Municipal councillor punished for convoy participation

The trucker and West Lincoln council member is under fire from the integrity commissioner after receiving coffee and breakfast sandwiches during Ottawa’s Freedom Convoy.

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Harold Jonker attended the Freedom Convoy as a concerned citizen, worried father, and upset business owner. Due to the fact that he is also an elected municipal council member in West Lincoln, he has faced backlash for his participation and leadership in the convoy.

Jonker’s business just so happens to be a trucking company. He’s one of the owner/operators of Jonker Trucking, a family business started by his father in 1993. He says that he and his wife had concerns early on in the pandemic, when certain employees were deemed “essential” while others were forced out of work.

He is now being vilified for the act of protesting against an unprecedented and unscientific government response to a virus. A complaint was launched against Jonker to the integrity commissioner after council voted against investigating him. The investigation, carried out by Toronto law firm Aird & Berlis LLP, found that Jonker was in breach of two sections of the Code of Conduct.

Originally, council voted not to investigate Jonker for his participation in the convoy, but that was disregarded by the anonymous complaint filed against him to the OIC.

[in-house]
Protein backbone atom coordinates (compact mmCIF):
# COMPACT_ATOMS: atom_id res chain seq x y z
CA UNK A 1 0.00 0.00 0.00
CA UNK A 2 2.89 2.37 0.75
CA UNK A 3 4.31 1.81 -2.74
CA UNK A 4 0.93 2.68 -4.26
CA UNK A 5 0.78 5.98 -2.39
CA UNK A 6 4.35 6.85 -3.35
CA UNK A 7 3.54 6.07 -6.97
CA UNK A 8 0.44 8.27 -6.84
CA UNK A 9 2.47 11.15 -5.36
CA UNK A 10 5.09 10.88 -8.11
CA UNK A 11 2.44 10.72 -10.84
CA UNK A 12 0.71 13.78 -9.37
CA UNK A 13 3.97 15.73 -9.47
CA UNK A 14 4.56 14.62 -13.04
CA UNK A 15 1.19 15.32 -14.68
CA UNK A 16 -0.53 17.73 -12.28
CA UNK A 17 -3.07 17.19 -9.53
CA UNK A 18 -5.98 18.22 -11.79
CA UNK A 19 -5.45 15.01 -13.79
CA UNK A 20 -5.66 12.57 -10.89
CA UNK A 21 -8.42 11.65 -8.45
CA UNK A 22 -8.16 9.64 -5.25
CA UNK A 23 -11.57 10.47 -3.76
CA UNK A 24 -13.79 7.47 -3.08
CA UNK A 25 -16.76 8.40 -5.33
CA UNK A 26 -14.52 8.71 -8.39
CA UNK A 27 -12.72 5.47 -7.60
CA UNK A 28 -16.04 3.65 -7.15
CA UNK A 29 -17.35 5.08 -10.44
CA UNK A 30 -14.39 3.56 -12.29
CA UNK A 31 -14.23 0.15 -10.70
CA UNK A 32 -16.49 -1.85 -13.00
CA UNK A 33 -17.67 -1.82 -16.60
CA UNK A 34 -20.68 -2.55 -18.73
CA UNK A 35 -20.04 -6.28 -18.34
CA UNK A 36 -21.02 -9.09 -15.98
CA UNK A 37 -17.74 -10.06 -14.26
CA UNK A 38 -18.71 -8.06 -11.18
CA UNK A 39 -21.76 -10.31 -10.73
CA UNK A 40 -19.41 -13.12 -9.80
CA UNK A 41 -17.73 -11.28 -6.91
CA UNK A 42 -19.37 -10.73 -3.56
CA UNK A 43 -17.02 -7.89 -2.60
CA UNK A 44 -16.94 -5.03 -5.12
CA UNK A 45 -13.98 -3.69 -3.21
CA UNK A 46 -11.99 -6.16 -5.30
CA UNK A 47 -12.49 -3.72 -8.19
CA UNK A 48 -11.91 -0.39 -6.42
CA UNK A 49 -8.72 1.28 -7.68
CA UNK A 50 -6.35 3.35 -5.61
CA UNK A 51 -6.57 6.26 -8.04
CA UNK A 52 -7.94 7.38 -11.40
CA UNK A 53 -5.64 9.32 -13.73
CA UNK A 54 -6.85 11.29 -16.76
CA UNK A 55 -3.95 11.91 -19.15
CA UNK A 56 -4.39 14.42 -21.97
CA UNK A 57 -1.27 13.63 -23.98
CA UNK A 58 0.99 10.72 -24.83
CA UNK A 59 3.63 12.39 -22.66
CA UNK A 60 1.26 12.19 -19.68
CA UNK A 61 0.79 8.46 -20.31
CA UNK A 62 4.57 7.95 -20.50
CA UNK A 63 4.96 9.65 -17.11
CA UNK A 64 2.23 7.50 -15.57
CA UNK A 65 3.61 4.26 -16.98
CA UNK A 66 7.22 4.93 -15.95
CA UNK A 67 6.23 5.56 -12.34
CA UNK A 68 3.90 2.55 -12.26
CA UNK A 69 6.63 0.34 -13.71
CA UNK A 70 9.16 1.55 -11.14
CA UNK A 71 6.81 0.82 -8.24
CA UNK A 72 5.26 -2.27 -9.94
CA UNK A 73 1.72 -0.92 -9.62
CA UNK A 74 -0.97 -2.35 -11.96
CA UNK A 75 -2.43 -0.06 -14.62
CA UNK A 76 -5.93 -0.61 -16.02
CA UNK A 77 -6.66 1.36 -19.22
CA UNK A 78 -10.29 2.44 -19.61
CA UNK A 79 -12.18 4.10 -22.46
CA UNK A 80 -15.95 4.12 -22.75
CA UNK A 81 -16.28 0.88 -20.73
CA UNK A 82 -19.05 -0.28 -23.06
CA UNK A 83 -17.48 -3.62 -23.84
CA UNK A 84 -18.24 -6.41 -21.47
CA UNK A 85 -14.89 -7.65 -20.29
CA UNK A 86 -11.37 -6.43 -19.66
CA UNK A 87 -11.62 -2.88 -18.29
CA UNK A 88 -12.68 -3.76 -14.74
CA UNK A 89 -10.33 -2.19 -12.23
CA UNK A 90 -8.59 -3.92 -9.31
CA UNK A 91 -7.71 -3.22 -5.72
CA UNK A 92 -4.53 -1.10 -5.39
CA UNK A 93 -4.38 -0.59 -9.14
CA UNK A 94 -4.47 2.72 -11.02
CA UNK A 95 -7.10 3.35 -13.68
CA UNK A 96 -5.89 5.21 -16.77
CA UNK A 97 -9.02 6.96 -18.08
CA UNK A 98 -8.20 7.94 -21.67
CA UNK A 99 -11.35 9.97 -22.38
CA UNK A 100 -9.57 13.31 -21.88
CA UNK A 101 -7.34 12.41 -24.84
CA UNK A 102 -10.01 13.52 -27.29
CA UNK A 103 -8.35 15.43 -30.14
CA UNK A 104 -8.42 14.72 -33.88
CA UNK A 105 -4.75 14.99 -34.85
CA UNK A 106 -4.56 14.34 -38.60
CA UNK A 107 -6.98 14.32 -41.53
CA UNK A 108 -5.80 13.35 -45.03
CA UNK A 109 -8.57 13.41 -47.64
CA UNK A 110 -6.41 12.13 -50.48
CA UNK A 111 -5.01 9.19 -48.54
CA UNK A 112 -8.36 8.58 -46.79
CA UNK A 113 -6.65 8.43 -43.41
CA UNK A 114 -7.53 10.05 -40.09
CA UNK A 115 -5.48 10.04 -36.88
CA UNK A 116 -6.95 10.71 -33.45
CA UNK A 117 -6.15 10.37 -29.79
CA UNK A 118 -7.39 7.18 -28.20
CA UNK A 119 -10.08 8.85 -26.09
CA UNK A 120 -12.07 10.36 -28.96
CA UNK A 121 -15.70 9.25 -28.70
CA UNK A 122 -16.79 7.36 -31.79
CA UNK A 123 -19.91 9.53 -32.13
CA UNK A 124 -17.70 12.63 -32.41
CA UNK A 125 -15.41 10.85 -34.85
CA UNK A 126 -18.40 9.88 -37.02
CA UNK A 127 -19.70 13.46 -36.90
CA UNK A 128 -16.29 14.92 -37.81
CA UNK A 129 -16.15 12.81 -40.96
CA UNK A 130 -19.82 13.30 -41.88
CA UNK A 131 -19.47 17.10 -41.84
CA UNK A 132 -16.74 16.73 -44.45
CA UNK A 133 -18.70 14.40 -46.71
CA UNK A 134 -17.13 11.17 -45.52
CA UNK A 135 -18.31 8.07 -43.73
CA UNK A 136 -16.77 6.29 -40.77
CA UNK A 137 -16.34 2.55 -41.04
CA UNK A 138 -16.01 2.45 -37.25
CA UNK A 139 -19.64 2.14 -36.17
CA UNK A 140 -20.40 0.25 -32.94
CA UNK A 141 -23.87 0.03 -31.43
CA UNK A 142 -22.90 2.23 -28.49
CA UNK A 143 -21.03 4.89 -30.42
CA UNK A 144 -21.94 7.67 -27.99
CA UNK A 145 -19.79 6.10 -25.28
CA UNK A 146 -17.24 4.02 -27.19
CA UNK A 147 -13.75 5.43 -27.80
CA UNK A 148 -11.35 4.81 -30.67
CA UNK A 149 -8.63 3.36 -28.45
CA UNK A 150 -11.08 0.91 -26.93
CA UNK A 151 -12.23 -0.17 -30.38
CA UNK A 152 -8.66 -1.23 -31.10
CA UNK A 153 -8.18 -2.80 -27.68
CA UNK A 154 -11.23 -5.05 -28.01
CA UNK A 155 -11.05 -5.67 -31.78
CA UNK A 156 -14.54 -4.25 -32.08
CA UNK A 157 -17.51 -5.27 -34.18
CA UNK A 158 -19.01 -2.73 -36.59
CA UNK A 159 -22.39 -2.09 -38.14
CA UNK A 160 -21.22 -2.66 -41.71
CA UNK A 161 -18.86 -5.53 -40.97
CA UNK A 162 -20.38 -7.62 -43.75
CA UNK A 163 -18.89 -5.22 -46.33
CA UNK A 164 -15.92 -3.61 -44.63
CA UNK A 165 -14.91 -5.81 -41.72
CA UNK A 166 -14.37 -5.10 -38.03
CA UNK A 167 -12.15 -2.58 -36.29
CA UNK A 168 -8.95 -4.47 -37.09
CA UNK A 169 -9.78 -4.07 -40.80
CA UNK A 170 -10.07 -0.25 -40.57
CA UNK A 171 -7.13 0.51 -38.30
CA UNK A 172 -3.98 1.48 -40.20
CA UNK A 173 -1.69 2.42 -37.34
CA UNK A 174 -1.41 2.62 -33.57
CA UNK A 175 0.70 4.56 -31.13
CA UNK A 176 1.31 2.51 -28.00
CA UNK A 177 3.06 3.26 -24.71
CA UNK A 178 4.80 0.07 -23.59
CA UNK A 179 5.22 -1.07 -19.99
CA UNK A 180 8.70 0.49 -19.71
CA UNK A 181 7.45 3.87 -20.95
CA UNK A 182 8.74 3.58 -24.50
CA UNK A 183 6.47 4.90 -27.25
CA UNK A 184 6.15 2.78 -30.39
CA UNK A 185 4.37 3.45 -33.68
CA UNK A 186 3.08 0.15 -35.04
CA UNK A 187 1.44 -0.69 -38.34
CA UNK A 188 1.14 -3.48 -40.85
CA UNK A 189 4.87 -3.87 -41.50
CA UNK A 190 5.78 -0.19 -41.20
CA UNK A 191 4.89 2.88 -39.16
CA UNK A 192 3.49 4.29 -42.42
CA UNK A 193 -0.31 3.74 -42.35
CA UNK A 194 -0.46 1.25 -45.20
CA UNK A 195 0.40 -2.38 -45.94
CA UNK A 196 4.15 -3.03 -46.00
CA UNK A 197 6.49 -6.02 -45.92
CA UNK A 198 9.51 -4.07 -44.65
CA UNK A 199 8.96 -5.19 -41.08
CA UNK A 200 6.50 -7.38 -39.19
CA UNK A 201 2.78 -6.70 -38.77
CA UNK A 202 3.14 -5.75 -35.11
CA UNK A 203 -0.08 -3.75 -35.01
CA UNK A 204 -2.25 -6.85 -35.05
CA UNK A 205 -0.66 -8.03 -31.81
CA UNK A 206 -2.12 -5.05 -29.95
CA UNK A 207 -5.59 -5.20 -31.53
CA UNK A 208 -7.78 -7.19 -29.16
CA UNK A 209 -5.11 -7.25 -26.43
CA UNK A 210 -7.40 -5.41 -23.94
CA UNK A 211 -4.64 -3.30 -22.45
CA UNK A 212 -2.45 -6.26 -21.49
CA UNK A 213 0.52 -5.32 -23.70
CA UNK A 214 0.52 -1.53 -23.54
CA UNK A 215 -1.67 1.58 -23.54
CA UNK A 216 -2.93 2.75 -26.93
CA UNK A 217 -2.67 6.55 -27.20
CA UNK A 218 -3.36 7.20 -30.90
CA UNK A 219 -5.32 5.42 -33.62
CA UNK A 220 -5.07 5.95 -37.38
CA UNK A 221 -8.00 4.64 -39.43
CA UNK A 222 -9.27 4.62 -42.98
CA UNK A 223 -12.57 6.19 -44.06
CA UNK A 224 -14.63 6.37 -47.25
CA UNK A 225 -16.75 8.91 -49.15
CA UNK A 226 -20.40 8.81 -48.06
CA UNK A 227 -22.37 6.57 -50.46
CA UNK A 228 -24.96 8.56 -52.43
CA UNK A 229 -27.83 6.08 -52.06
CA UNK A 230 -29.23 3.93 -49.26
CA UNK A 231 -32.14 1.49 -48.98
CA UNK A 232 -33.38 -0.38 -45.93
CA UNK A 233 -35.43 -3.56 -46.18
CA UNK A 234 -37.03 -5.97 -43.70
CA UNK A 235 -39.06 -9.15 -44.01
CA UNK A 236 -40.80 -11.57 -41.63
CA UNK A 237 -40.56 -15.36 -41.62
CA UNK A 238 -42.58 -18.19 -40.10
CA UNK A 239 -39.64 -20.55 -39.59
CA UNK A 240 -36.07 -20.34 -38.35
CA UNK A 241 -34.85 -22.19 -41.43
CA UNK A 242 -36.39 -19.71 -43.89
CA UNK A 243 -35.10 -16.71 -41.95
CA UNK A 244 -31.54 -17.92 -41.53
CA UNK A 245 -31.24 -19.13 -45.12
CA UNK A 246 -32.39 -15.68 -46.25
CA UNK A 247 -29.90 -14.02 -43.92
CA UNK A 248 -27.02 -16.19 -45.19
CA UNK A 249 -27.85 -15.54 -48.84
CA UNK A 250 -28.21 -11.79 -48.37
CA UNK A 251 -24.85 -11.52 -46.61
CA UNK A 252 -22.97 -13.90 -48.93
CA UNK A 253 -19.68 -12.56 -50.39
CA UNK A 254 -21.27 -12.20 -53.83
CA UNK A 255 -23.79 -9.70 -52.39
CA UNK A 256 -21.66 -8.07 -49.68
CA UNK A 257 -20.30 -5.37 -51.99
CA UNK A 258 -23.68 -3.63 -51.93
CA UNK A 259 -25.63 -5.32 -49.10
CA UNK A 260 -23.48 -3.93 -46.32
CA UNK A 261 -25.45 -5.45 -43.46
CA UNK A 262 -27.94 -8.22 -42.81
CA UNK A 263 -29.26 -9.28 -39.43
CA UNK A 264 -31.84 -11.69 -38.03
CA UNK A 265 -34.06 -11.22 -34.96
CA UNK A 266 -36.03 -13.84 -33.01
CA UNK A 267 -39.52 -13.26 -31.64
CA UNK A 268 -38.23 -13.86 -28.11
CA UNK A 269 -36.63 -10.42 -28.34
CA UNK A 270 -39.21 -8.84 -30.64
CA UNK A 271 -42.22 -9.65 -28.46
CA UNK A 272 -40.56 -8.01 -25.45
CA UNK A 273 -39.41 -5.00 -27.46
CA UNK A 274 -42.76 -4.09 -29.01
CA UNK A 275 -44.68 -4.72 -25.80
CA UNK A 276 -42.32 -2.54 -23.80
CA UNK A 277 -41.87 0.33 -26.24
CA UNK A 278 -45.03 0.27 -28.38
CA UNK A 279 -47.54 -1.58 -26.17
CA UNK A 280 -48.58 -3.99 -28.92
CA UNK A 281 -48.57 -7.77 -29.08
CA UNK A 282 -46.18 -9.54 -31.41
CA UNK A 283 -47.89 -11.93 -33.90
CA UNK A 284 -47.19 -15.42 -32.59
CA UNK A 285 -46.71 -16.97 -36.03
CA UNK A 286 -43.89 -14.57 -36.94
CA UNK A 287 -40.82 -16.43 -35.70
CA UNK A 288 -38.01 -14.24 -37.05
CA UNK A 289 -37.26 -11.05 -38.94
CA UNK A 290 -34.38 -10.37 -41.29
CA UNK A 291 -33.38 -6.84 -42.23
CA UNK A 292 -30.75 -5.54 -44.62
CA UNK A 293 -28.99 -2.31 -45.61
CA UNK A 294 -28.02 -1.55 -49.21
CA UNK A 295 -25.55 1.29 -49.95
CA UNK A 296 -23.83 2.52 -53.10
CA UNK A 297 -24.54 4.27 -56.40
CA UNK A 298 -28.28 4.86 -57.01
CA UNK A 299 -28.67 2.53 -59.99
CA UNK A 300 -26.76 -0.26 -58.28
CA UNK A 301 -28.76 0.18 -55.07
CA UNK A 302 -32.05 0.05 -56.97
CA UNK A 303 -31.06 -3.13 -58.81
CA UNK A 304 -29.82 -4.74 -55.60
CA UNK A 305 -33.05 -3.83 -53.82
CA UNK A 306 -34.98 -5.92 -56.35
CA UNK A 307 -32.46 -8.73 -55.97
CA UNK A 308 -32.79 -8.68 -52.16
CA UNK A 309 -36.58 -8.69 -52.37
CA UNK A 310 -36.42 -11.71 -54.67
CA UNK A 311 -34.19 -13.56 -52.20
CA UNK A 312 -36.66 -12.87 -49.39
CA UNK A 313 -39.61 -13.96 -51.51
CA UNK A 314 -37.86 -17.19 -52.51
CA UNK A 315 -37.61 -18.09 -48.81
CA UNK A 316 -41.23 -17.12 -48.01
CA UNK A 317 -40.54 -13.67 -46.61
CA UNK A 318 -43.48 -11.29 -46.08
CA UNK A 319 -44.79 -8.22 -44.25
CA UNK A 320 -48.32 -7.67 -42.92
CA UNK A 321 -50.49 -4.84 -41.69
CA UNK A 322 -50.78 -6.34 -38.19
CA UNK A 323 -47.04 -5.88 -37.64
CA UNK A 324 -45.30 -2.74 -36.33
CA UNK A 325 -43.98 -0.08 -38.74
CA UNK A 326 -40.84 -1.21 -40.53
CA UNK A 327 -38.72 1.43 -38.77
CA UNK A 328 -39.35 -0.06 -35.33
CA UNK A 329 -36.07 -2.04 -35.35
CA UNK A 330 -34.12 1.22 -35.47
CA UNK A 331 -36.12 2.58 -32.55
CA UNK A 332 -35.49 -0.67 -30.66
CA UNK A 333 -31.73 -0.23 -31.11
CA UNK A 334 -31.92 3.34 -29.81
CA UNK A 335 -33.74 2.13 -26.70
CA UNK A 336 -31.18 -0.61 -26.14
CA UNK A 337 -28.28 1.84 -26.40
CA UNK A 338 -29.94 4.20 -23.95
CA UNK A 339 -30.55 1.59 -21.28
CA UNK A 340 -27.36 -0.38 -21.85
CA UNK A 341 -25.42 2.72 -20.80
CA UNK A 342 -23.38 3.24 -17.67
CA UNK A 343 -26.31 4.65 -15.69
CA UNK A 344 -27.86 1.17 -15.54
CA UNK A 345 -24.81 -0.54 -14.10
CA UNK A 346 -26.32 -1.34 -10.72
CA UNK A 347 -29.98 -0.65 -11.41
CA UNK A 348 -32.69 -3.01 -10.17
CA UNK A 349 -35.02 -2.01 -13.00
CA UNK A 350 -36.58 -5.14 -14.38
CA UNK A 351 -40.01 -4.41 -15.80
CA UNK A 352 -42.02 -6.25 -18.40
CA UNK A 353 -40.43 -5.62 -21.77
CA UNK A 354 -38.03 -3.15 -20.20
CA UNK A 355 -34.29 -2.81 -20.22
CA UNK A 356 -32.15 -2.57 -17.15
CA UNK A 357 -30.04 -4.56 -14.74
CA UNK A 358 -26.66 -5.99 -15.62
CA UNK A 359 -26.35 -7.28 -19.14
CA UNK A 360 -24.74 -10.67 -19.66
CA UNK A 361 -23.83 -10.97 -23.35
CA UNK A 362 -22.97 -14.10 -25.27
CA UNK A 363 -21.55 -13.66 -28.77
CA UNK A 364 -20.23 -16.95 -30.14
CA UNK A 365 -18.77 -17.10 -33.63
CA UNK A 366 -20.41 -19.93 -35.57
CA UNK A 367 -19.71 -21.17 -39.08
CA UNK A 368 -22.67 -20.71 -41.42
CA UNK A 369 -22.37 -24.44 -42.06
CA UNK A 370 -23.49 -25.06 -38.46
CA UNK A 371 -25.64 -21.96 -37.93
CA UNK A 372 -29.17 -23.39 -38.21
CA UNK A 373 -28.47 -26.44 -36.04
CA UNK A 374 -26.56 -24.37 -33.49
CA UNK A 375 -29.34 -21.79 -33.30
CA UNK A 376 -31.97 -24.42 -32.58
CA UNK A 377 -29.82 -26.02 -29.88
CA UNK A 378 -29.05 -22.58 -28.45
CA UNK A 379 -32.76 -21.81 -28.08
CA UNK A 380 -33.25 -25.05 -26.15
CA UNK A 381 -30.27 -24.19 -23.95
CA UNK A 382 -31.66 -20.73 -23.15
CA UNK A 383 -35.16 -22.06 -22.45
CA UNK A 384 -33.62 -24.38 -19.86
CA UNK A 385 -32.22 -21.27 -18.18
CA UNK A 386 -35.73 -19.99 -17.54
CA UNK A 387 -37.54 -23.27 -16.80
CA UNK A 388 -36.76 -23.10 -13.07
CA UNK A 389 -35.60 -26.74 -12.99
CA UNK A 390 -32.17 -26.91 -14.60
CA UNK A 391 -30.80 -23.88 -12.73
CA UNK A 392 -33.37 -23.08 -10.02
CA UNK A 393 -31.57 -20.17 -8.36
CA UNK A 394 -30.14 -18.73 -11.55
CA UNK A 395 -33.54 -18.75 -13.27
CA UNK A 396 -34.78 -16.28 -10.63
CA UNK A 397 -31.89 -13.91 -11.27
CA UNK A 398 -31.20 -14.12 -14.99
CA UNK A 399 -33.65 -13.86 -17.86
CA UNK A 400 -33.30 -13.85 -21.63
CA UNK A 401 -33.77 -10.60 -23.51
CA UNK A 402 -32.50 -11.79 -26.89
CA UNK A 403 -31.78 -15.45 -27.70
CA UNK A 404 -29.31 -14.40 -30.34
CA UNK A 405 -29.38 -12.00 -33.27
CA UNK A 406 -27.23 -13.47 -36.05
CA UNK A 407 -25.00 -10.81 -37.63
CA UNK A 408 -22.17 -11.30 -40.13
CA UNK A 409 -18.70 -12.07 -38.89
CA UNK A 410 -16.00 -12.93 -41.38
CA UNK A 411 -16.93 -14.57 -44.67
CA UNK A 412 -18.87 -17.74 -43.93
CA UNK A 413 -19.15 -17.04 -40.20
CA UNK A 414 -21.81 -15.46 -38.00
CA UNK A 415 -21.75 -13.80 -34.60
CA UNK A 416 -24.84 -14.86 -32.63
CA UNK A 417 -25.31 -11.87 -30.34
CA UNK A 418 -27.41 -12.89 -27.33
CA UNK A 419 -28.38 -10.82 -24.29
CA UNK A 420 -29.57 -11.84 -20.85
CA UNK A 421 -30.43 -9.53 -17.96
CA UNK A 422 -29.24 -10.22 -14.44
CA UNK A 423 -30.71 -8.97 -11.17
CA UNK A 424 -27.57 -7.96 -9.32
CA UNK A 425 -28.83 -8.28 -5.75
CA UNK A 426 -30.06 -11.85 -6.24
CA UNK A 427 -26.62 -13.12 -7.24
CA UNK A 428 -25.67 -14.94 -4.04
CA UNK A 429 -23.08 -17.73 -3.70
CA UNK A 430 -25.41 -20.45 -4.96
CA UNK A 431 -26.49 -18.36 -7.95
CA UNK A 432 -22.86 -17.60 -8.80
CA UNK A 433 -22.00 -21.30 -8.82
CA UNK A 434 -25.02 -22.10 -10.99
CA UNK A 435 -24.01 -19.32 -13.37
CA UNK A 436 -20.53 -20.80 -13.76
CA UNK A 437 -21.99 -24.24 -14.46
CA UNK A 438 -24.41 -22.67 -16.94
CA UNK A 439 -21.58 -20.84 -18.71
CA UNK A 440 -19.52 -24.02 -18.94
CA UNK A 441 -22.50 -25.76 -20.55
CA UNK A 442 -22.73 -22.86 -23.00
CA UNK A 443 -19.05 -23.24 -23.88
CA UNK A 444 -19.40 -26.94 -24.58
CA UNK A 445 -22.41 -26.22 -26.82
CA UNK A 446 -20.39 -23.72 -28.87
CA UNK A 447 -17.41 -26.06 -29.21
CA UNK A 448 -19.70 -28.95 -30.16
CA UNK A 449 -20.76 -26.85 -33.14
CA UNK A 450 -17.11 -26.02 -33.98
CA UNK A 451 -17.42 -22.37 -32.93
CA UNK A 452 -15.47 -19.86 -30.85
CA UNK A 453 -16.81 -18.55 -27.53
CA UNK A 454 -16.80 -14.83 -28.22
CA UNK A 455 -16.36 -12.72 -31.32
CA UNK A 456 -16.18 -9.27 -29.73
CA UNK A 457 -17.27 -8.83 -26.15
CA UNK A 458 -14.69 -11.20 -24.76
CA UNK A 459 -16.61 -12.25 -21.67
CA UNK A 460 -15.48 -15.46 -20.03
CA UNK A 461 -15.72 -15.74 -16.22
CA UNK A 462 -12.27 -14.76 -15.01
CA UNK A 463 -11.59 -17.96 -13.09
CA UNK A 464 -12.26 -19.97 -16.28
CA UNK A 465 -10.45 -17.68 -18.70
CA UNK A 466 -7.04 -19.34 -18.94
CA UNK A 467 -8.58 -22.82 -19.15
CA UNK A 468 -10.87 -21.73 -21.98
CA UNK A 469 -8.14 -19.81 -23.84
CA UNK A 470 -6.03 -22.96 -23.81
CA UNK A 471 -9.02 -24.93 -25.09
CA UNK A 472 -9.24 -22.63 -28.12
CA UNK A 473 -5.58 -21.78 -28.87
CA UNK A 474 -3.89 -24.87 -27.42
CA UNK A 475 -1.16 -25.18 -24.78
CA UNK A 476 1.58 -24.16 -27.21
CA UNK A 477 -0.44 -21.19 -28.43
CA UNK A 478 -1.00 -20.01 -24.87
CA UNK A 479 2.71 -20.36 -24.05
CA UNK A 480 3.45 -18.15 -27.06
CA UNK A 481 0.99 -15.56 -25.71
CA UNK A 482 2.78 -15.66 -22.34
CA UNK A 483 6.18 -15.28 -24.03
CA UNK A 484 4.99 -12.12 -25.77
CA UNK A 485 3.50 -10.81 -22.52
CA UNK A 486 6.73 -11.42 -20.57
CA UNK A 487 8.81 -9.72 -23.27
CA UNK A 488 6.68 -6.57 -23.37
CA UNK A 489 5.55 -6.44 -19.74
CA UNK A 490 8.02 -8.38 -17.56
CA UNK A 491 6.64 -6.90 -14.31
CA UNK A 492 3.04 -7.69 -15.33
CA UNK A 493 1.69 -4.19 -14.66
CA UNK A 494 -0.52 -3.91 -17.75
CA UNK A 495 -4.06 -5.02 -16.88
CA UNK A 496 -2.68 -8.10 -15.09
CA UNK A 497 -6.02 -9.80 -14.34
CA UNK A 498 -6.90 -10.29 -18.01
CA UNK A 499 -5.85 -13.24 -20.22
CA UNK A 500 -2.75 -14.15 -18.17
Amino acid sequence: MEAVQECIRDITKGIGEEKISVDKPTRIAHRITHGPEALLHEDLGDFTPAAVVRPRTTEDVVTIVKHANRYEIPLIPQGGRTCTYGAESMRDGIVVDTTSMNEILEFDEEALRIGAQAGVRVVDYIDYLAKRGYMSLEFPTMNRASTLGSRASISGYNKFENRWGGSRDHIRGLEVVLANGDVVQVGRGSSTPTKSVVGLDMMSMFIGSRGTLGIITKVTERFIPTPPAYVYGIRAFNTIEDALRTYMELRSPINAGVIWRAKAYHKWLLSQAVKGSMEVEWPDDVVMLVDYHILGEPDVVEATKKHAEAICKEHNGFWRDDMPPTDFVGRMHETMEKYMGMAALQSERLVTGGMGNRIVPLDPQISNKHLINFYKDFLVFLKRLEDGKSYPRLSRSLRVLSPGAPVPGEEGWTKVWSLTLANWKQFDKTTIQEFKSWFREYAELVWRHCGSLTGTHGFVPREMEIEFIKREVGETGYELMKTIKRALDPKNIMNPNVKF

Jonker needs to account for all of the items he received throughout his participation in the Freedom Convoy which includes a pair of underwear, socks, breakfast sandwich(es), cans of V8, coffee, and fuel. He estimates the amount would total less than $300.

His council pay has been renumerated for 30 days and he must donate the equivalent of what he received in donations to the West Lincoln Community Care Centre.

In response to this, the community of West Lincoln has taken it upon themselves to inundate the West Lincoln Care Centre with donations, of which they’re actively collecting.

Jonker expresses that the only thing he regrets is “not being able to stay connected with people who desperately needed connection.”

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